When no cops showed, we went to Sunrise Hospital Medical Center in Vegas. I got my tour of the strip out the back window of the ambulance. There, a P.A. Leila and a nurse Kim showed care and cleaned up my blood and let me talk. I needed to talk. They let me. The four of them, Nick, Ron, Leila and Kim were the best things to happen to me that night.

Hours later, still no cops. Finally, almost 4 hours after the incident, the cops showed up, took my statement and a couple photos.

I got stitched up, and my friend from Blogworld, Julie came via taxi to give me a ride back to the hotel.

I’m still quite angry about the whole deal.

Lesson’s learned:
Las Vegas cops are too busy to respond to a simple assault of a tourist.
Tourists in Vegas are too busy to respond to someone needing their help
What happens in Vegas, I hope stays in Vegas. I don’t want that stuff here.

And oh – next time I won’t let $3,000 worth of camera gear get in the way of letting a bunch of pukes know the fear of my fists.

p.s. To get my mojo back, Julie and I went the next day to the LV Harely shop and Arlen Ness shop. That helped. Finally, on a hike of Mt. Charleston (30 miles outside of Las Vegas) my mojo returned.


  1. I wonder if you realize your camera would have done very well if you had just done what you had to do...without worry of it's "health".

    I have a camera that has survived some rather hard knocks, lots of nasty weather, and over 75k miles worn with the strap over my shoulder and the entire camera exposed to the elements. I've also went down on my bike while wearing my camera... I guess it's a rough and tumble camera...she has always done one heck of a job!

    Don't be afraid to let your camera take it's knocks! I'll bet you will be really surprised at it's ability to withstand that and a whole lot more!

    But I sure am glad your doing well and are not in a hospital or worse...God bless.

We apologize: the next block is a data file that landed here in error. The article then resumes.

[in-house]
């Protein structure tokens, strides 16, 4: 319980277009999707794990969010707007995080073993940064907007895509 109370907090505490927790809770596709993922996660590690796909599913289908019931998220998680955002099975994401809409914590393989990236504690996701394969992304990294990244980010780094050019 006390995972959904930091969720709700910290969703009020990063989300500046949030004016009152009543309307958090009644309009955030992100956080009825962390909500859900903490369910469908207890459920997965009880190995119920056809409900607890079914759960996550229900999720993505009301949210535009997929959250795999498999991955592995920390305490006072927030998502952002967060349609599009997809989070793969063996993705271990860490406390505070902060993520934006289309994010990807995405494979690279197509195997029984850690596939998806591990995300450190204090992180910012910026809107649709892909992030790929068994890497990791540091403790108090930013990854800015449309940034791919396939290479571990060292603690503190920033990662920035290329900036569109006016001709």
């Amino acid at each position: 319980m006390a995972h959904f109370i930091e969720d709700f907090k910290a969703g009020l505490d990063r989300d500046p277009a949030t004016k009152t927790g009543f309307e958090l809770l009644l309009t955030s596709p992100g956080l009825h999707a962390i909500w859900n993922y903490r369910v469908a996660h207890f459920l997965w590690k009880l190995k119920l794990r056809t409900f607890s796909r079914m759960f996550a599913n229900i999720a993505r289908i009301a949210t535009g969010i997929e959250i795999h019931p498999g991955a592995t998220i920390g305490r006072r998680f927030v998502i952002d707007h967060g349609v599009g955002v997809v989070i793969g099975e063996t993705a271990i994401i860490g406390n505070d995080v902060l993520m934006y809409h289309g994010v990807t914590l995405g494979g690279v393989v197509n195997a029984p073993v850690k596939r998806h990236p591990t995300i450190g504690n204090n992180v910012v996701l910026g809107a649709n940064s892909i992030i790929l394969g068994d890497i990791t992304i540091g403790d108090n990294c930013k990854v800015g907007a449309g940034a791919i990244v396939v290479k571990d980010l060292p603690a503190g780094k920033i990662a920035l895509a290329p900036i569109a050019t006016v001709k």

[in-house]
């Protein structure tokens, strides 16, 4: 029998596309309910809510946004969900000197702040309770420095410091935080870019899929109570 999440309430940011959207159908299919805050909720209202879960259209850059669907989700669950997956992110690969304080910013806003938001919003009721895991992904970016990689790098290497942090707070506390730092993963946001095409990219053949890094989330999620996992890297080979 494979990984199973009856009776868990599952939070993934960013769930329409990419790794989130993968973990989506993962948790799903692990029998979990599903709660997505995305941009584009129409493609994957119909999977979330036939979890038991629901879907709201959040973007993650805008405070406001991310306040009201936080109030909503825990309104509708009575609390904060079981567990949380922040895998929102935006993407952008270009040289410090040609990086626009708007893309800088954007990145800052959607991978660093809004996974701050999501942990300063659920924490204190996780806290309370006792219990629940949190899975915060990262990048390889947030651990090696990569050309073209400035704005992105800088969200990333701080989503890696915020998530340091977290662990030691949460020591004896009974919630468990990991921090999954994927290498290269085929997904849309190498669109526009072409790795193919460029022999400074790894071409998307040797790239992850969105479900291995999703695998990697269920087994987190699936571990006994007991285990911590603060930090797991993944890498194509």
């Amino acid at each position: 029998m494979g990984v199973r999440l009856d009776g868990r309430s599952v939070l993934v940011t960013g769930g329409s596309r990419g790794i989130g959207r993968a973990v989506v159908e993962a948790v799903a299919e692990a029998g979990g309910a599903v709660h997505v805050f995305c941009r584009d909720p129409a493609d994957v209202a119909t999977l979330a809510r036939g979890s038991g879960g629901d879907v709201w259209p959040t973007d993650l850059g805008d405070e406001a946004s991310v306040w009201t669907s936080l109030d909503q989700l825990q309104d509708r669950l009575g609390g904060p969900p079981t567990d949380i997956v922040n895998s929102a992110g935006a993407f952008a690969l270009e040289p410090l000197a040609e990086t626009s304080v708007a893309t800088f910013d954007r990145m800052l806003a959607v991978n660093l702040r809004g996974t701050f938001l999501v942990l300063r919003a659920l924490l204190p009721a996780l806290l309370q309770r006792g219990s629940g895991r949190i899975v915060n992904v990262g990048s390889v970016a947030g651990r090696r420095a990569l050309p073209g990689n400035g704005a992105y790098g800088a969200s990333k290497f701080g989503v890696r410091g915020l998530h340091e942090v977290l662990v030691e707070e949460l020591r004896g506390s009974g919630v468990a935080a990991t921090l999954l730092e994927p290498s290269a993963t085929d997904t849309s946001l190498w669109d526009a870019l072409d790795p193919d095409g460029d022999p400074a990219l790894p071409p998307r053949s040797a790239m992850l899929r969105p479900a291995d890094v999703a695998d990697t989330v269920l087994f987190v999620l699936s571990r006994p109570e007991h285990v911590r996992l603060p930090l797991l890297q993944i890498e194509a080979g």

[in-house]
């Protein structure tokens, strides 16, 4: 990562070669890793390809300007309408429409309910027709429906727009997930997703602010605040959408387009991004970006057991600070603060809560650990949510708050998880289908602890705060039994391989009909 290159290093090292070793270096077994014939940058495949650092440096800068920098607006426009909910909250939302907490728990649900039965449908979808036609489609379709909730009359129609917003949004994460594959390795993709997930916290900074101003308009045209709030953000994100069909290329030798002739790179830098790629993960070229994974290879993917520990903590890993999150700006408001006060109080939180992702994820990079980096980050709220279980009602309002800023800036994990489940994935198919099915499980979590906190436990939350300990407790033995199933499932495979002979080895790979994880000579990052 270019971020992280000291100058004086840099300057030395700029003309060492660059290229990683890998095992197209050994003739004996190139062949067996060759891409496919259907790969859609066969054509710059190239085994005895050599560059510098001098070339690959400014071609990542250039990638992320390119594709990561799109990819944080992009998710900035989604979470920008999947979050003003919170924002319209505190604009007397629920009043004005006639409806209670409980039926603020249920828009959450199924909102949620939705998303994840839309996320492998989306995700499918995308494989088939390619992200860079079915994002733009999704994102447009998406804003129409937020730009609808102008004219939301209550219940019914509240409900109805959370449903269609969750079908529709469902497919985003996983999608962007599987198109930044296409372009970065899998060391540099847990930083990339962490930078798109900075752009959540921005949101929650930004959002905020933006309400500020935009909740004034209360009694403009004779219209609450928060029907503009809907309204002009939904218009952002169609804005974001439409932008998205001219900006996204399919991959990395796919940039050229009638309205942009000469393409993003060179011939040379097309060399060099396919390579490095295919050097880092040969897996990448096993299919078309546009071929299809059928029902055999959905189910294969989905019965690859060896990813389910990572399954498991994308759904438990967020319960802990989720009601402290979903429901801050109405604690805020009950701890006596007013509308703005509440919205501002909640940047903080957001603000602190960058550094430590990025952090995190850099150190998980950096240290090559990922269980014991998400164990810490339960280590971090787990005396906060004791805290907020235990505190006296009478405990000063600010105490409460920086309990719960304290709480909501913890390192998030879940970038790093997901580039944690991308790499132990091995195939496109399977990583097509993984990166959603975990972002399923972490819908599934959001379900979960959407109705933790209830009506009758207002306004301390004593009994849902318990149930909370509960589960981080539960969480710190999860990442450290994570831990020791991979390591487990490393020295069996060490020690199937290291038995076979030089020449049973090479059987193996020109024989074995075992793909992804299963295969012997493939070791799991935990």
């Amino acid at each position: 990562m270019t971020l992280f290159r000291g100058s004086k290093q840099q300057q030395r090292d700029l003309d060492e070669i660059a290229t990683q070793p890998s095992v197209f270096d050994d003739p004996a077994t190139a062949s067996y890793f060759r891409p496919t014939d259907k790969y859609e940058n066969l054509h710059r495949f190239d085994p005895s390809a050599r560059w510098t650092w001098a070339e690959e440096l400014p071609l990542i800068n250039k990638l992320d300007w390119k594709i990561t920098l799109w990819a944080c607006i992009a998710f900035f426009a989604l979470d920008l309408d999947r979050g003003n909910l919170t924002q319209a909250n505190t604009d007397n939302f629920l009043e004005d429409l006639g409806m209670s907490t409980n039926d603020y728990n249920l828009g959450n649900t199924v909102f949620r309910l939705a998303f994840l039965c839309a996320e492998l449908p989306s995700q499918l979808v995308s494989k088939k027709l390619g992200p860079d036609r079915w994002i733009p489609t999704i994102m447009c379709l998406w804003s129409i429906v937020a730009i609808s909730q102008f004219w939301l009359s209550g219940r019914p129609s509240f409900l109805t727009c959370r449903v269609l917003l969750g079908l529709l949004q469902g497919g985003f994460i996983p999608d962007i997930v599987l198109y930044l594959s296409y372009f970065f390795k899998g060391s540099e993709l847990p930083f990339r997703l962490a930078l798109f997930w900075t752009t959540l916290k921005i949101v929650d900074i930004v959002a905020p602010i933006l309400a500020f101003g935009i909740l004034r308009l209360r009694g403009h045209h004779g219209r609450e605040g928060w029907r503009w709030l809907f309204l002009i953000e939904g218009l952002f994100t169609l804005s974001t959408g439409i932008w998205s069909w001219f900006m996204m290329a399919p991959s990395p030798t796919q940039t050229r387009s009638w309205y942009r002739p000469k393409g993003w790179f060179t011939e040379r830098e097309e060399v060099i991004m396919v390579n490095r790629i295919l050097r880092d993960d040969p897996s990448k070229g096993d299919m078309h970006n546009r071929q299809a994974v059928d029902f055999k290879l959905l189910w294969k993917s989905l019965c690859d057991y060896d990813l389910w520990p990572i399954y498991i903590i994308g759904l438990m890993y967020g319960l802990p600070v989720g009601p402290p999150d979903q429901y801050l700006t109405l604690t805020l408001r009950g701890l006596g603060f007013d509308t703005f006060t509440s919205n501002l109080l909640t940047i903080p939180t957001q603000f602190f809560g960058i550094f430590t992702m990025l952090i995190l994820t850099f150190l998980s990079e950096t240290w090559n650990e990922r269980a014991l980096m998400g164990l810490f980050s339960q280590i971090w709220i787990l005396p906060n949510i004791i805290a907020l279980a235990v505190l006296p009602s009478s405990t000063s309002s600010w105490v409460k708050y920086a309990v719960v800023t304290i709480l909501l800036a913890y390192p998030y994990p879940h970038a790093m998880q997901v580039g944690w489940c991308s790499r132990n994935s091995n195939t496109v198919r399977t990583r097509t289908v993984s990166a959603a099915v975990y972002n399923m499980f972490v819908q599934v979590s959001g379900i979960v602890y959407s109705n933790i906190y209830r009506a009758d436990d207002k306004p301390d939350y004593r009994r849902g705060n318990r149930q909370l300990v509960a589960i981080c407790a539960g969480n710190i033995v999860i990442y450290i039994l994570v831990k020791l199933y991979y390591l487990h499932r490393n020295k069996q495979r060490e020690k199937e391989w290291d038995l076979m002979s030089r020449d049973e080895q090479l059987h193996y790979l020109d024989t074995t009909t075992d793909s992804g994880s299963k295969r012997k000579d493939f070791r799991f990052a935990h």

2. Thanks, Chessie.
    I haven't had as good of luck with cameras that take a beating. I'm on my third one in 4 years.

  3. Mike, I only saw you after this whole awful experience happened, but now that I know how you were treated on the Strip, it makes the wounds you endured that much worse.

    I'm glad you were able to regain your mojo...that's often not the case when something like this happens - especially in Vegas. It was wonderful to meet you at Blog World and please let me know if you need any help with Lijit!

  4. Thanks for writing so clearly about such a traumatic experience and hope it provided some catharsis. Also hope in some way it doesn't sour you on a whole town or people who have grown so fearful. Your ND photos evoke such a sense of peace and grace that I am confident you will rebound and synthesize your experience into some excellent photography. Best wishes.

  5. I think a call to the mayors office would be appropriate. I am appalled at everyone's lack of
    concern. They sure don't need that kind of publicity especially on the strip. Good to hear you're ok.

  6. Wow, we just got back from Vegas and personally, they can keep it. I did't take my camera. Heck, I didn't even take many photos with the point and shoot. I was really wishing for a car to drive out of Vegas. Living on the plains my whole life, I find the colors of the desert quite fasinating. Actually so opposed to the colors of the plains... even though we are dry here as well, it's not the same.
    All that aside, it's the last time I allow my daughter to fly into Vegas in the middle of the night by herself...

  7. Las Vegas sound like a good place to stay away from.

    Good blog and good photography info.

  8. You're right, it's not the kind of publicity they need...and now 6 weeks later, still no movement...but oh the medical bills are coming in -- thousands of dollars worth, after insurance.

  9. I think a person's better off riding the open road and experiencing the real America. They can keep Vegas. Sorry that happen to you.